One Last Dive

09-01-2015

If you’ve read any of my other stories of Hawaii, you’ll know that water and I are not the best of friends. And yet I continue to find myself riding boats that speed me out to the depths of the ocean for snorkeling. Chalk it up to peer pressure. Or my forgetfulness!

Our family vacation had brought us to the Big Island of Hawaii — a land of epic beaches, volcanic rock wasteland, and lush coffee plantations. Our entourage of twelve stuffed ourselves daily into a pair of minivans that sped us to beaches and good eats all over the island. New tastes and new places offered something to look forward to each day. And even if we hadn’t been in Hawaii, hauling that many people around would have been adventure in itself.

During a rare afternoon lull at the condo my wife and my sisters planned our next adventure. I overheard something about a snorkeling tour. The name “Manta Rays” also worked its way into the conversation. One of my sisters-in-law asked if there would be sharks. A bit spooked, she read statistics to the rest of us about Tiger Shark attacks, and reports of shark sightings around Hawaii. Others poked fun at her alarm, and I laughed a nervous laugh of my own. Though I didn’t have all the details, it was obvious that something exciting and nerve-wracking was in the works. And if everyone else was game, I knew I’d be coming along as well.

Fast forward a few nights to find a handful of us stepping aboard a small pontoon boat for a nighttime snorkel tour with manta rays. At first, I was just relieved to be “traveling light” (code for my three kids being back at the condo with grandma and grandpa). But before long my stomach was twisted into knots by my water anxieties. The Kalua Pig burrito I stuffed down my throat a few minutes earlier probably wasn’t helping either. The promise of Manta Rays excited me enough to stuff my fear (and dinner) down deep inside. I grabbed my camera to distract myself with some sunset photography as we bobbed up and down over the rising tide.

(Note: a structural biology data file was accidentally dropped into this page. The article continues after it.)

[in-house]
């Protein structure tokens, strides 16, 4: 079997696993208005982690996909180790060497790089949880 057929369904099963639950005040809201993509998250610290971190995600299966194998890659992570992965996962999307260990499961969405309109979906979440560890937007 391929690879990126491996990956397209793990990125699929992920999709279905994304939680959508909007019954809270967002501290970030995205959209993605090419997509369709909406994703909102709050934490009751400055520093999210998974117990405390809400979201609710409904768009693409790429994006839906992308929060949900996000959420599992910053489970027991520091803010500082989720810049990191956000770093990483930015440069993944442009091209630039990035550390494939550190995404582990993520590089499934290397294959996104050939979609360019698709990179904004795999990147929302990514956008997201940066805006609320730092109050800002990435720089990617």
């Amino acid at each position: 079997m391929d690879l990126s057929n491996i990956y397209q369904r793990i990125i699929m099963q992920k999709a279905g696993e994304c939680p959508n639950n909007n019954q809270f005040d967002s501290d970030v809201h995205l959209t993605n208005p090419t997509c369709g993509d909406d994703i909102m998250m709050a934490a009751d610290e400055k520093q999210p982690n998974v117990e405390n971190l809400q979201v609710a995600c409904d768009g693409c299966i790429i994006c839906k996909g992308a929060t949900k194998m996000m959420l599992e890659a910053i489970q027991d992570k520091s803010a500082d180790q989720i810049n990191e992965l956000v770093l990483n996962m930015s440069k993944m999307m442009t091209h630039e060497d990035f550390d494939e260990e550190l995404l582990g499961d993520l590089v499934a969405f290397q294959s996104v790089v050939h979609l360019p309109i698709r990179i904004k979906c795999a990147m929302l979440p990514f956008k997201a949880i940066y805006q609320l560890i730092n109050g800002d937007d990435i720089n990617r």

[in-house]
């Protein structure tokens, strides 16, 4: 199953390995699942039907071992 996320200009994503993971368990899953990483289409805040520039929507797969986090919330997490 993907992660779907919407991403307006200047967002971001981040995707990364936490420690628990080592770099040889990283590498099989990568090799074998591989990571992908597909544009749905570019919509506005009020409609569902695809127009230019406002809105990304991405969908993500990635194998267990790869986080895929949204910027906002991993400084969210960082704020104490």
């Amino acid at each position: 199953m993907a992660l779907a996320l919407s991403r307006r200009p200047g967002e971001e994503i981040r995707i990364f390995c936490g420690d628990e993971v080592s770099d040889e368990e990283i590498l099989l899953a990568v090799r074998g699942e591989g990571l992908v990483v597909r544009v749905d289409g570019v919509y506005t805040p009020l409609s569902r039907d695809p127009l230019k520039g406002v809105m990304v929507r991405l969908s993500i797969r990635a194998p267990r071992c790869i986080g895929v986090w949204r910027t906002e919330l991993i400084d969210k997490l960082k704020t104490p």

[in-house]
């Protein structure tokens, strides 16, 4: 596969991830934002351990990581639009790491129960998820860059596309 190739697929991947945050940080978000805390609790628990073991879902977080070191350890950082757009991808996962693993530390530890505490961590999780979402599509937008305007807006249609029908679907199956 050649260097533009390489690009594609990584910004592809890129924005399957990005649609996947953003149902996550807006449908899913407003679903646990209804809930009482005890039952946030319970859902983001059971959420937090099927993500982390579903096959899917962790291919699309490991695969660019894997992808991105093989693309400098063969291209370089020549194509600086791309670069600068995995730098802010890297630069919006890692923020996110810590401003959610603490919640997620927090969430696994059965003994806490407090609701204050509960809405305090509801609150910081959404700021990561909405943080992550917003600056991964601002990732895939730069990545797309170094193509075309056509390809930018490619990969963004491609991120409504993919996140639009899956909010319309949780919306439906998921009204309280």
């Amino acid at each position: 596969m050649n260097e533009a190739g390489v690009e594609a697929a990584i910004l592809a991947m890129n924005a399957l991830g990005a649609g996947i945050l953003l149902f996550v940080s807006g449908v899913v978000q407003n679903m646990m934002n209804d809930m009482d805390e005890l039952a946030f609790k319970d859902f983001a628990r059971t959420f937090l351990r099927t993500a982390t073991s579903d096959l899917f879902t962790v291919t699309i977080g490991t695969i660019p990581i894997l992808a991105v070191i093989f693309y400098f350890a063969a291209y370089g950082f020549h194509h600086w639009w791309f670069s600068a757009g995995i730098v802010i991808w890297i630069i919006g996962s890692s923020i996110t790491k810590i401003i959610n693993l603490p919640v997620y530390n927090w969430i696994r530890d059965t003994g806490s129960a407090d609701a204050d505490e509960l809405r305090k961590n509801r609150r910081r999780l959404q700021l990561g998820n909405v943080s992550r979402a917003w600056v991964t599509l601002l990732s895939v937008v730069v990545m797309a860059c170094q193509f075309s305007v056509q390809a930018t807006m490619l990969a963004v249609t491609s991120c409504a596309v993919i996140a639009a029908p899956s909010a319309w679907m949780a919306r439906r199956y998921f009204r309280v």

Our boat dropped anchor in a rocky bay just as the sun was retiring for the day. As we arrived, other divers who had been making the most of daylight were finishing one last dive. I watched these divers finally come aboard their boats to dry off and head home. One boat was just close enough that I could make out the silhouettes of the crew peeling off their wet suits and preparing their tiny craft to make the trip back home. I snapped this sunset photo of their ship in faint light. For the second time this trip, I was calmed by a beautiful sight just minutes before leaving my boat.

I slipped on my own wet suit while the other boat motored away, as if I and my fellow passengers were some sort of night shift offering relief to those other divers. I squeezed into that neoprene shell and took a deep breath. And another. And Another.

I dropped into the darkened water and clutched the edge of a raft that shone a bright light down into the water to attract the sea-beasties. In the hour to follow, I would make friends with a few thousand fish, a few million plankton, no tiger sharks, and a handful of elegant Manta Rays. The latter looped just inches away from my face. My fear of water gave way to awe as I got acquainted with the sort of water residents you don’t see ’round my parts. Truly incredible.

I’d have missed so much that night had I let my fears and nerves get the best of me. Here’s to the sort of peer pressure that pulls you through your fears.

 


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What are some of the fears that others have helped you to face? Give us the scoop in the comments below!

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